18 March 2021
By Maggie Phillips
I’ll be honest, I read and re-read this passage, not quite knowing what to make of it. So I looked at the footnotes, and something leapt out at me. In John 5:39, Jesus says, “You search the scriptures, because you think you have eternal life through them; even they testify on my behalf.” According to the footnotes, Jesus may be speaking imperatively, imploring his listeners to search the scriptures to see for themselves how they testify to his saving mission.
Have you ever heard someone say they didn’t know anything about the Bible because they were Catholic? Or that Catholics don’t know the Bible?
We Catholics don’t have a reputation for memorizing scripture and verse in our religious education classes. In fact, the concept of memorizing scripture may be entirely foreign to you.
But we Catholics hear God’s word proclaimed in the Old Testament, New Testament, Gospel and Psalms at each Mass. We hear scripture prayed in the Liturgy of the Eucharist. Because we hear scripture proclaimed to us in fragments during Mass, instead of memorizing it, we may think that our knowledge of scripture doesn’t count.
To that I say, it does count! The entire prayer of the Mass has deep scriptural, liturgical roots, and the readings of the Mass have been thoughtfully chosen by the Church in her wisdom to illuminate each other. It’s imperative that we pay attention.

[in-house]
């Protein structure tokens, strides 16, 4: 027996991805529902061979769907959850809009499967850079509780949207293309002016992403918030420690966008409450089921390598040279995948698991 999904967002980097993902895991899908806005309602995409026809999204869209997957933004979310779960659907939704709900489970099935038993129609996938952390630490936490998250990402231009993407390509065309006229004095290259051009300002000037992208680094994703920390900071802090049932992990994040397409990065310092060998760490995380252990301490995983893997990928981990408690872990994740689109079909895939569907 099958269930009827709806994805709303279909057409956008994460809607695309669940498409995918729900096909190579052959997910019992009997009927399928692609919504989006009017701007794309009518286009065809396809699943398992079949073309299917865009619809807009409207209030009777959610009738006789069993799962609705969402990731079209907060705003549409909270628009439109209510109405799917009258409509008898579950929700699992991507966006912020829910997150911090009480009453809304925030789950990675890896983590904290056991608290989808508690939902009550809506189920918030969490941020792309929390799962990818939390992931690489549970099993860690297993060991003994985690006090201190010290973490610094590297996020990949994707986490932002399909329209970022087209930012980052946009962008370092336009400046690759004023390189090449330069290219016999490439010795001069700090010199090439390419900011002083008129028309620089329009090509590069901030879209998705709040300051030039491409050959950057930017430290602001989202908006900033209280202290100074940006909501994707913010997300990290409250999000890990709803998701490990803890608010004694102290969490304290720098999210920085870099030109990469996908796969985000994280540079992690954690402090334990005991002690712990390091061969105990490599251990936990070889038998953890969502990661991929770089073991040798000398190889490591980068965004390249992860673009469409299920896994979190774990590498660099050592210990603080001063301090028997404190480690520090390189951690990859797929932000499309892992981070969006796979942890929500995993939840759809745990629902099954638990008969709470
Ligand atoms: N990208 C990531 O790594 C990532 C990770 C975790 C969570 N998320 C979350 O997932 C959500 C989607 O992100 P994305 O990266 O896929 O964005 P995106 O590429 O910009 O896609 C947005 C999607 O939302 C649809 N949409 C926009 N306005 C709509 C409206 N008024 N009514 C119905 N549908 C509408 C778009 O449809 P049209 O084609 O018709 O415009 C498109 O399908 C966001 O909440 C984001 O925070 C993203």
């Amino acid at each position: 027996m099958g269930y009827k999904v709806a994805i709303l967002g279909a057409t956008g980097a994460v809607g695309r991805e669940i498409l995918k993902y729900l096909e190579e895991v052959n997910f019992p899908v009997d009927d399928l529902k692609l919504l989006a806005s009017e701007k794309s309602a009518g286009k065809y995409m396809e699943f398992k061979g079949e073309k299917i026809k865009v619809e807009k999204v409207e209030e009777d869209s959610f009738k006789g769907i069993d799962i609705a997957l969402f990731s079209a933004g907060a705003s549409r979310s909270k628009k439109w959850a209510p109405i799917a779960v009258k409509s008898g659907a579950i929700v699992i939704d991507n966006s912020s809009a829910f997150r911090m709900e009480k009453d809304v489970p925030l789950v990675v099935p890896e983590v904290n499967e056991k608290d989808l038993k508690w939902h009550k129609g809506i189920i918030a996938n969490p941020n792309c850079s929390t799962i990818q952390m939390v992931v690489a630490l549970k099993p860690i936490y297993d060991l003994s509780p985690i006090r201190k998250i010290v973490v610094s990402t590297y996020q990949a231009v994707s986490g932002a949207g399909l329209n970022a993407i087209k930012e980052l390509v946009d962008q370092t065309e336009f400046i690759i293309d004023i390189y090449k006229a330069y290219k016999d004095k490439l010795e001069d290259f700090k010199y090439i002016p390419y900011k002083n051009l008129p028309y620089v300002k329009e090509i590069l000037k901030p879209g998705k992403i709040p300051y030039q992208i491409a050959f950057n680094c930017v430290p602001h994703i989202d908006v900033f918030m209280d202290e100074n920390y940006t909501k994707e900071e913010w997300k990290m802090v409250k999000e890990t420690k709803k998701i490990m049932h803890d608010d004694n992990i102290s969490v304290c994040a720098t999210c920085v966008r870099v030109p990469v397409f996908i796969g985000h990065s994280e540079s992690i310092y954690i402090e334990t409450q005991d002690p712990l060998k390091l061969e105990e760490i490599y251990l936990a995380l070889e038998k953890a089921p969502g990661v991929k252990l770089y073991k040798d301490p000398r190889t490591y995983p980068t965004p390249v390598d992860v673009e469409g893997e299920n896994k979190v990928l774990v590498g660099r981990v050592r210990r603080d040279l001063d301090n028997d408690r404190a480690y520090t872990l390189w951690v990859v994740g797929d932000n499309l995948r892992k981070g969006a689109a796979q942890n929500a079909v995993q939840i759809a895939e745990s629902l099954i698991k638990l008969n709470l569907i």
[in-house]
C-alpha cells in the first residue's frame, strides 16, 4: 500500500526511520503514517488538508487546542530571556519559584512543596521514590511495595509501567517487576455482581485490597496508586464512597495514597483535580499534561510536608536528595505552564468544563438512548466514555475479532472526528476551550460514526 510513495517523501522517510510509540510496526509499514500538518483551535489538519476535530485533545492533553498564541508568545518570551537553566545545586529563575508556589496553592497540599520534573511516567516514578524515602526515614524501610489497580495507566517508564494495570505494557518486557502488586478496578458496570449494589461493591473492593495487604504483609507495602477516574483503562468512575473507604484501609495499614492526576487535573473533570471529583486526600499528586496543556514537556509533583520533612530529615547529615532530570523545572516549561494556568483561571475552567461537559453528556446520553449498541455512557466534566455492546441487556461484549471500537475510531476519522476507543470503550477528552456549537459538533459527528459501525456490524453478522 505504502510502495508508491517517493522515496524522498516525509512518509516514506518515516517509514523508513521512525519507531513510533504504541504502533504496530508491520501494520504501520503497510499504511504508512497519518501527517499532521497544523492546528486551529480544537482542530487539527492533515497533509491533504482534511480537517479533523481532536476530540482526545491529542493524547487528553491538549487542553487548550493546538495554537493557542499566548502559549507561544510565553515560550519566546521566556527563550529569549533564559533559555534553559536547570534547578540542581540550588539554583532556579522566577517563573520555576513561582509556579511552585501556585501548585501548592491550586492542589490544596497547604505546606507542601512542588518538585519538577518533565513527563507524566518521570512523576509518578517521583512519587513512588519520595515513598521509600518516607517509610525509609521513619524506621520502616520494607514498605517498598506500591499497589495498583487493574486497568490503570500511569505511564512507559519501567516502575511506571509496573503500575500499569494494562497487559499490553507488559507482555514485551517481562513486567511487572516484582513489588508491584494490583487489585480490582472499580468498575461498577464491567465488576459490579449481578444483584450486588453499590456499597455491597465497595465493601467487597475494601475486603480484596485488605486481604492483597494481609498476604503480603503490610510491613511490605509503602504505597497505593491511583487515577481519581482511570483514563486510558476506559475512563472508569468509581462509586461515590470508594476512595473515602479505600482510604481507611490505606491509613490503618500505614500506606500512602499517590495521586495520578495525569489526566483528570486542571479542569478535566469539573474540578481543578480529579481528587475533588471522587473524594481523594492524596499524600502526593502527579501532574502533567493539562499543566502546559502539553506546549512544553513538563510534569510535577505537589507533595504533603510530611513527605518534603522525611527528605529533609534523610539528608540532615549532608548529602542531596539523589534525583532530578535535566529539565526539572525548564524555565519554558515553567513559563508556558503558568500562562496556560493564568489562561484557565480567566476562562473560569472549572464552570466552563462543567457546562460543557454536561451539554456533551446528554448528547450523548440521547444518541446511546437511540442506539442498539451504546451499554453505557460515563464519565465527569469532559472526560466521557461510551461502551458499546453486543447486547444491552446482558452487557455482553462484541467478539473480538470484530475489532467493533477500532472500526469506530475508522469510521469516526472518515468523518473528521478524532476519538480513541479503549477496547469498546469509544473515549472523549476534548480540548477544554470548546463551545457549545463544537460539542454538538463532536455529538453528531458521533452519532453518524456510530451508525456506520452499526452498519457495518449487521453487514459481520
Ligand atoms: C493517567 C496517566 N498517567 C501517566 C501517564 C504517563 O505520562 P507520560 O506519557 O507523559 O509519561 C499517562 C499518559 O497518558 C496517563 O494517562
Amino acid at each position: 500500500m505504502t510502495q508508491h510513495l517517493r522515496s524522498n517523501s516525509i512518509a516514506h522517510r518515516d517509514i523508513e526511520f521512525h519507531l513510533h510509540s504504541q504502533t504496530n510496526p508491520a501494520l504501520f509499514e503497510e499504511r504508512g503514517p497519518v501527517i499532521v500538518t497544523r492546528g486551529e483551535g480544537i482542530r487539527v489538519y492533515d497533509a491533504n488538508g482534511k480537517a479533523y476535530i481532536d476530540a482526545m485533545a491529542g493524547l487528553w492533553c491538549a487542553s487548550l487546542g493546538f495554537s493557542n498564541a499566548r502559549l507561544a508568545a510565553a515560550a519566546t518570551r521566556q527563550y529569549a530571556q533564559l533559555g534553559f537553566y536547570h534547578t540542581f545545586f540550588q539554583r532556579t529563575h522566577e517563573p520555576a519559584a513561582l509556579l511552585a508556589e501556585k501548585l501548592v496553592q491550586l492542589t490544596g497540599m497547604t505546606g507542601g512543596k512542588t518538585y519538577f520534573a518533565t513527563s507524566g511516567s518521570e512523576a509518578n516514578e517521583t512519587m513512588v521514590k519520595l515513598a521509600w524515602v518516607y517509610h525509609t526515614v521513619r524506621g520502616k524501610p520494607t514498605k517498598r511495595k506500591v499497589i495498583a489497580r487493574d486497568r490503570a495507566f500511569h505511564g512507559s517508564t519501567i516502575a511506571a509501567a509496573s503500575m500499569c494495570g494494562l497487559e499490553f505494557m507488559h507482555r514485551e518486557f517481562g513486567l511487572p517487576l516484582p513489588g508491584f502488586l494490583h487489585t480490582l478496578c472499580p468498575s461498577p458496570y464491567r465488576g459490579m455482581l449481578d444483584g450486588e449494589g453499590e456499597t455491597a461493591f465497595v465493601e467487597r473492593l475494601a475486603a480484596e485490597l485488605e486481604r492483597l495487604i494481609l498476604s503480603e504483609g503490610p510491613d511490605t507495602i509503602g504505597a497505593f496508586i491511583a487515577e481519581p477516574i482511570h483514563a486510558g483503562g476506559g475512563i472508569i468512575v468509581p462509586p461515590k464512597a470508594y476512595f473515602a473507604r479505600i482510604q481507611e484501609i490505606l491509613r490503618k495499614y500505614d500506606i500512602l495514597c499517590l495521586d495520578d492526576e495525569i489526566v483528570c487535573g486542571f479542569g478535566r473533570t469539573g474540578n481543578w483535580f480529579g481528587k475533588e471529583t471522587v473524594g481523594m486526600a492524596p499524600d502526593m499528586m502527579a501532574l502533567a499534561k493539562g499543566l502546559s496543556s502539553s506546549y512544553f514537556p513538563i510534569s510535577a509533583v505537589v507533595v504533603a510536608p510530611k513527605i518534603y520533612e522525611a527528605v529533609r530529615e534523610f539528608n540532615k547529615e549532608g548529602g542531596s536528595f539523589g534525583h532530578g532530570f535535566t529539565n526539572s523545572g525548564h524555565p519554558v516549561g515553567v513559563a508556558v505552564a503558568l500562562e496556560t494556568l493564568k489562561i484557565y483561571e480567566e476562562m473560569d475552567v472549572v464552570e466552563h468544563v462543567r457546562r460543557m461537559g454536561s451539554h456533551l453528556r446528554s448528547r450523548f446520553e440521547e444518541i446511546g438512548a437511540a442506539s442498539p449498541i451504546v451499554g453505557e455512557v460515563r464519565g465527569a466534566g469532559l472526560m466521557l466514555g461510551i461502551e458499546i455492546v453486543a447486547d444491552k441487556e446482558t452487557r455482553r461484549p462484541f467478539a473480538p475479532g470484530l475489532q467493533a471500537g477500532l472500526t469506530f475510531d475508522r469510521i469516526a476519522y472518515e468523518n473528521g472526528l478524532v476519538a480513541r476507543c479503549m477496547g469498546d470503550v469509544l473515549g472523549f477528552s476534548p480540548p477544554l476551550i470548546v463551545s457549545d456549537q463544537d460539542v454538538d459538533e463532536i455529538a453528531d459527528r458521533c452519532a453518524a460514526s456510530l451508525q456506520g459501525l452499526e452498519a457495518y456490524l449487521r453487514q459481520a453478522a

It’s imperative because Jesus tells us in John 5:39 that if we think we have eternal life through the Word, who John tells us earlier is God himself — “And the Word was God” (Jn 1:1) — then we have a responsibility to take initiative and search the scriptures. Now, that can be daunting. And to paraphrase Ned Flanders of The Simpsons, “some of the stuff seems to contradict the other stuff.” We aren’t meant to read the Bible in isolation and without context.
So where can we get some help in understanding the scriptures outside of the Mass? Search out podcasts from orthodox, authoritative sources. I recommend “The Lanky Guys” and Father Mike Schmitz’ “Bible in a Year”. Find a good Bible commentary with an imprimatur from the author’s bishop.
God wants us to know him. It’s the fondest wish of his heart to be in communion with us. He’s written you a love letter. Open it!
Pray this verse and try to commit it to memory. In the beginning was the Word and the Word was with God, and the Word was God. Jn 1:1